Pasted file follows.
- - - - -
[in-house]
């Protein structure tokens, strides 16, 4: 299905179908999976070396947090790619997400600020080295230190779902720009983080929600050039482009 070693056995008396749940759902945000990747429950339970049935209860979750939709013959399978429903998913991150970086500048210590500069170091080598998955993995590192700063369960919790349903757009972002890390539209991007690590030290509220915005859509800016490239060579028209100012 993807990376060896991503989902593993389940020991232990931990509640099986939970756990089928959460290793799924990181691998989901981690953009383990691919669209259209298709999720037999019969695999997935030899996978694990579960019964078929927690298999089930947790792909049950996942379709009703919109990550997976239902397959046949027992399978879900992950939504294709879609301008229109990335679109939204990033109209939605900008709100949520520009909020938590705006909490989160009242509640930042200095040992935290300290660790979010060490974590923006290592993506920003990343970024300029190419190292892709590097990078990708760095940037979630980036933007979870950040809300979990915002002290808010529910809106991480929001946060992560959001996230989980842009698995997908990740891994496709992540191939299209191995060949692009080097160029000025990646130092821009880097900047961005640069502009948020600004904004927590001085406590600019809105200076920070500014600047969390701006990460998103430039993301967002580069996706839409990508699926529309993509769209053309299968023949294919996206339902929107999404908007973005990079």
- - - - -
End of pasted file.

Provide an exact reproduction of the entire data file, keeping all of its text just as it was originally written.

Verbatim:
[in-house]
């Protein structure tokens, strides 16, 4: 299905179908999976070396947090790619997400600020080295230190779902720009983080929600050039482009 070693056995008396749940759902945000990747429950339970049935209860979750939709013959399978429903998913991150970086500048210590500069170091080598998955993995590192700063369960919790349903757009972002890390539209991007690590030290509220915005859509800016490239060579028209100012 993807990376060896991503989902593993389940020991232990931990509640099986939970756990089928959460290793799924990181691998989901981690953009383990691919669209259209298709999720037999019969695999997935030899996978694990579960019964078929927690298999089930947790792909049950996942379709009703919109990550997976239902397959046949027992399978879900992950939504294709879609301008229109990335679109939204990033109209939605900008709100949520520009909020938590705006909490989160009242509640930042200095040992935290300290660790979010060490974590923006290592993506920003990343970024300029190419190292892709590097990078990708760095940037979630980036933007979870950040809300979990915002002290808010529910809106991480929001946060992560959001996230989980842009698995997908990740891994496709992540191939299209191995060949692009080097160029000025990646130092821009880097900047961005640069502009948020600004904004927590001085406590600019809105200076920070500014600047969390701006990460998103430039993301967002580069996706839409990508699926529309993509769209053309299968023949294919996206339902929107999404908007973005990079």